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Monday's Good News

Updated: Oct 27, 2022

Getting the week off to a positive start with a global round up of good news nuggets.

Media Literacy

In the age of fake news, it’s vital that people know how to critically evaluate the information they receive via the media. Enter Finland. It introduced media literacy training to schools in 2016, and has once again been ranked Europe’s most resistant nation to fake news. Finland was closely followed by Norway, Denmark, Estonia, Sweden and Ireland in the Media Literacy Index 2022. The UK ranked 11th.

Yessie Mosby beaming with joy
Yessie Mosby | Photo: Mary Harm | Australia
Tears of Joy

Torres Strait Islander Yessie Mosby cried tears of joy when he learned that the UN human rights committee found that Australia violated his people's rights by failing to adequately protect them from the impacts of climate change. The complaint, filed in 2019 by Mosby and seven other islanders and their children, is one of a growing body of climate cases being brought around the world on human rights grounds. While the ruling is not legally binding, Mosby is optimistic the new Australian government will work with his people toward a solution. As the first legal action brought by small island inhabitants against a nation state, the finding could affect the 173 UN member states that have ratified the treaty.


This week we're doing a series on collective nouns. Oh, and if you are wondering what the collective noun for animals’ collective nouns is, that would be ‘terms of venery’. So here we go...

Three wise looking owls perched on a branch

Parliament of Owls

You may already know that that's the collective noun for owls, but do you know why? It harks back to ancient Greek mythology, which saw them as a representation of Athena, goddess of wisdom. Our belief in the wisdom of parliaments may have ebbed over the ages, but owls are still esteemed as wise and canny creatures.

Full moon in a cloudy night sky

Ask for the Moon

…and in this case you’ll get it. A new digital camera can, astonishingly, capture a single dust particle on the Moon. It's the world’s largest digital camera, which has been in the making for a couple of years, and is now ready to be mounted onto its telescope. It lives at the SLAC National Accelerator Laboratory in California, where technicians are currently putting the finishing touches to it. When they’re done, the camera will be shipped to Chile and mounted on a telescope located in the Andes.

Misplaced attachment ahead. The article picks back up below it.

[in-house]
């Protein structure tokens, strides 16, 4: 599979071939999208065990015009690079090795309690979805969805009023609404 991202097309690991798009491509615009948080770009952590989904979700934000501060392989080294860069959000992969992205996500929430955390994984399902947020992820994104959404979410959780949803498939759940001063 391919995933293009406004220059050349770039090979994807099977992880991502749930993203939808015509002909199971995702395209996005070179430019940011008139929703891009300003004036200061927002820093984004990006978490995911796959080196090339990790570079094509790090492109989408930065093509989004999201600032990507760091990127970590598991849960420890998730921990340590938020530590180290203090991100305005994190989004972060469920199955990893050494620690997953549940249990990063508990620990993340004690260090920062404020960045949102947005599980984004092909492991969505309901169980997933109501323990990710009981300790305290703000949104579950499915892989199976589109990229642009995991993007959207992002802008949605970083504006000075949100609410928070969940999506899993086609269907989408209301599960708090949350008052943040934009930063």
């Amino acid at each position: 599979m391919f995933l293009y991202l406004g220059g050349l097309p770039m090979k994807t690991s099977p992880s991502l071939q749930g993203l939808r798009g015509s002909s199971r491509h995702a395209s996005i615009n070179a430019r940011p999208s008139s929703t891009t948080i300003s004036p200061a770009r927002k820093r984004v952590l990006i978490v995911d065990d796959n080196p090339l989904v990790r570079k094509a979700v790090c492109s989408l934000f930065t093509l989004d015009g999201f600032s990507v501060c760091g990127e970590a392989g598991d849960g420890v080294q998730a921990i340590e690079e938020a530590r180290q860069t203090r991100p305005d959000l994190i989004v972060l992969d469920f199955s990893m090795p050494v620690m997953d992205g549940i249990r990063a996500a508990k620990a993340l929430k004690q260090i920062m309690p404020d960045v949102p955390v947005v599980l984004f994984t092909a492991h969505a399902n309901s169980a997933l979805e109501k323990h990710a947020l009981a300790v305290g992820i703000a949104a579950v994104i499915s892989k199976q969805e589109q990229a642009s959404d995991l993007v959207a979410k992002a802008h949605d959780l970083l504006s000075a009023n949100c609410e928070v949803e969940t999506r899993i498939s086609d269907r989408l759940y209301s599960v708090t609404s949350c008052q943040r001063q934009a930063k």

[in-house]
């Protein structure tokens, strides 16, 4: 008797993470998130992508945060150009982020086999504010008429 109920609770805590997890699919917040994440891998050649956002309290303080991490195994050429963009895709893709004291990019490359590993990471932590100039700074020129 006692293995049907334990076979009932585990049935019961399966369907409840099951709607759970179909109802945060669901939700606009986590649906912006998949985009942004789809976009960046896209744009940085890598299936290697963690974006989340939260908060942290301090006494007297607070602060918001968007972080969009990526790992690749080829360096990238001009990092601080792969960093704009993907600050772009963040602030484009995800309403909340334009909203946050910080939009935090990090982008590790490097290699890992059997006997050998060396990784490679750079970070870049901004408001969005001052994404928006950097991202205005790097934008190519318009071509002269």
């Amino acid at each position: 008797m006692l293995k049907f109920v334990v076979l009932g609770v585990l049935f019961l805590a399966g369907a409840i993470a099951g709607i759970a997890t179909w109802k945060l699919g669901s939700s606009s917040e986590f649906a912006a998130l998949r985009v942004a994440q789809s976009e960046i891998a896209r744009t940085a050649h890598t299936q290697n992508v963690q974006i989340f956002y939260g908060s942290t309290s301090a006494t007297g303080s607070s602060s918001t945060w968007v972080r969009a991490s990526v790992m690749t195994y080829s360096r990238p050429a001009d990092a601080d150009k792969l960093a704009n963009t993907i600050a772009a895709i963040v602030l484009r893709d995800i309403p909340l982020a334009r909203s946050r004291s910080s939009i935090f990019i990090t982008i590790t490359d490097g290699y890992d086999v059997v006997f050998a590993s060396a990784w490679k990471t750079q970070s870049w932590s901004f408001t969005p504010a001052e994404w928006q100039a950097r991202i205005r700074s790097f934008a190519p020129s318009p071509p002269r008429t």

To leave somewhere abruptly. As in: Before the thief could absquatulate with the diamonds, he was surrounded by police officers. (Or, see below, a British Chancellor of the Exchequer.)

Short-Haul Flight Ban

Campaigners are calling on the UK to follow France’s lead by banning short-haul flights where there is a viable rail alternative. A report released by the Intergenerational Foundation thinktank suggests that such a policy could cut the UK’s domestic aviation emissions by a third. According to the IF, travelling by plane is around seven times more carbon intensive than taking a train. Wera Hobhouse, a Liberal Democrat MP who contributed to the report, said: “If the French can ban domestic flights with a rail equivalent, so too can the United Kingdom.”

And the Winner is...

Nominations for the worst calendar ever have been submitted and the British public has now voted. The only question that remains: who will be in the November slot?

Joke calendar featuring July to October with four different British Chancellors of the Exchequer
Quote of the Day

"I don't want to get to the end of my life and find that I just lived the length of it. I want to live the width of it as well." Diane Ackerman

On this Day

17 October 1907: Guglielmo Marconi's company begins the first commercial transatlantic wireless service between Glace Bay, Nova Scotia and Clifden, Ireland.


Mood Booster

The late 70s and 1980s were the funniest times for beer adverts on British TV. Here's Heineken's most hilarious contribution...


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